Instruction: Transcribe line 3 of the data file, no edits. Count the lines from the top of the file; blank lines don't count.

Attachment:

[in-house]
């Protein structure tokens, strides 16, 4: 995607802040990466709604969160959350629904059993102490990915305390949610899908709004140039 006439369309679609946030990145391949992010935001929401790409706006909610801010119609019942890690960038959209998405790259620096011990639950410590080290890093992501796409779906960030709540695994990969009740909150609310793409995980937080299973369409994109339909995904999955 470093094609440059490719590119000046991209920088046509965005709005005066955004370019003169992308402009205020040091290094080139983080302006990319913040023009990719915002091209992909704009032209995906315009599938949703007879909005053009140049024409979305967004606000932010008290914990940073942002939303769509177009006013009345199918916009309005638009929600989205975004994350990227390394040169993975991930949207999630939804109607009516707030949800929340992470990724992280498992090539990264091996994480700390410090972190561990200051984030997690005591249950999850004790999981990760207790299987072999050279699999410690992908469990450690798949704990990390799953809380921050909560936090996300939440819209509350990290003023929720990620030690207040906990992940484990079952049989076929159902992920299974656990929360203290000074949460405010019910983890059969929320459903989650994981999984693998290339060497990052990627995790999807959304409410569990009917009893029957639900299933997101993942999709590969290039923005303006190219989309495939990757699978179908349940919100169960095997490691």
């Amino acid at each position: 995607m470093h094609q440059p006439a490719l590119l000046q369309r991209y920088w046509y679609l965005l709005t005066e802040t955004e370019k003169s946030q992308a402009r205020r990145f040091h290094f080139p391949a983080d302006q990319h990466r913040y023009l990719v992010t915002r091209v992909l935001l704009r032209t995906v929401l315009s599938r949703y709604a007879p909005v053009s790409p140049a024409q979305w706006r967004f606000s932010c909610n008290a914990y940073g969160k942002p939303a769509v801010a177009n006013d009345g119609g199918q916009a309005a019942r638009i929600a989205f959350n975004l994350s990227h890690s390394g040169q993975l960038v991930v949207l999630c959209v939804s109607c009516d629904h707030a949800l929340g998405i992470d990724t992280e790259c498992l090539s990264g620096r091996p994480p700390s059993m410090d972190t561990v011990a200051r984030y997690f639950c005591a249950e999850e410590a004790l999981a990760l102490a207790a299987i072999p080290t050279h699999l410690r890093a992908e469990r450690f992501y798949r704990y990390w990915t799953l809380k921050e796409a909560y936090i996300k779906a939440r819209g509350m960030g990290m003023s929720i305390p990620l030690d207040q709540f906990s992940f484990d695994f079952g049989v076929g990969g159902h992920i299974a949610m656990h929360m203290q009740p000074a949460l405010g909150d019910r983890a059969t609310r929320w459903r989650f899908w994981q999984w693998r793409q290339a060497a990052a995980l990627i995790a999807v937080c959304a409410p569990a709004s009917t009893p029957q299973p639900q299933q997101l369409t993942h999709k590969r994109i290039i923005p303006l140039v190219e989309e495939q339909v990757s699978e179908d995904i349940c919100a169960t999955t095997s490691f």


């Amino acid at each position: 995607m470093h094609q440059p006439a490719l590119l000046q369309r991209y920088w046509y679609l965005l709005t005066e802040t955004e370019k003169s946030q992308a402009r205020r990145f040091h290094f080139p391949a983080d302006q990319h990466r913040y023009l990719v992010t915002r091209v992909l935001l704009r032209t995906v929401l315009s599938r949703y709604a007879p909005v053009s790409p140049a024409q979305w706006r967004f606000s932010c909610n008290a914990y940073g969160k942002p939303a769509v801010a177009n006013d009345g119609g199918q916009a309005a019942r638009i929600a989205f959350n975004l994350s990227h890690s390394g040169q993975l960038v991930v949207l999630c959209v939804s109607c009516d629904h707030a949800l929340g998405i992470d990724t992280e790259c498992l090539s990264g620096r091996p994480p700390s059993m410090d972190t561990v011990a200051r984030y997690f639950c005591a249950e999850e410590a004790l999981a990760l102490a207790a299987i072999p080290t050279h699999l410690r890093a992908e469990r450690f992501y798949r704990y990390w990915t799953l809380k921050e796409a909560y936090i996300k779906a939440r819209g509350m960030g990290m003023s929720i305390p990620l030690d207040q709540f906990s992940f484990d695994f079952g049989v076929g990969g159902h992920i299974a949610m656990h929360m203290q009740p000074a949460l405010g909150d019910r983890a059969t609310r929320w459903r989650f899908w994981q999984w693998r793409q290339a060497a990052a995980l990627i995790a999807v937080c959304a409410p569990a709004s009917t009893p029957q299973p639900q299933q997101l369409t993942h999709k590969r994109i290039i923005p303006l140039v190219e989309e495939q339909v990757s699978e179908d995904i349940c919100a169960t999955t095997s490691f």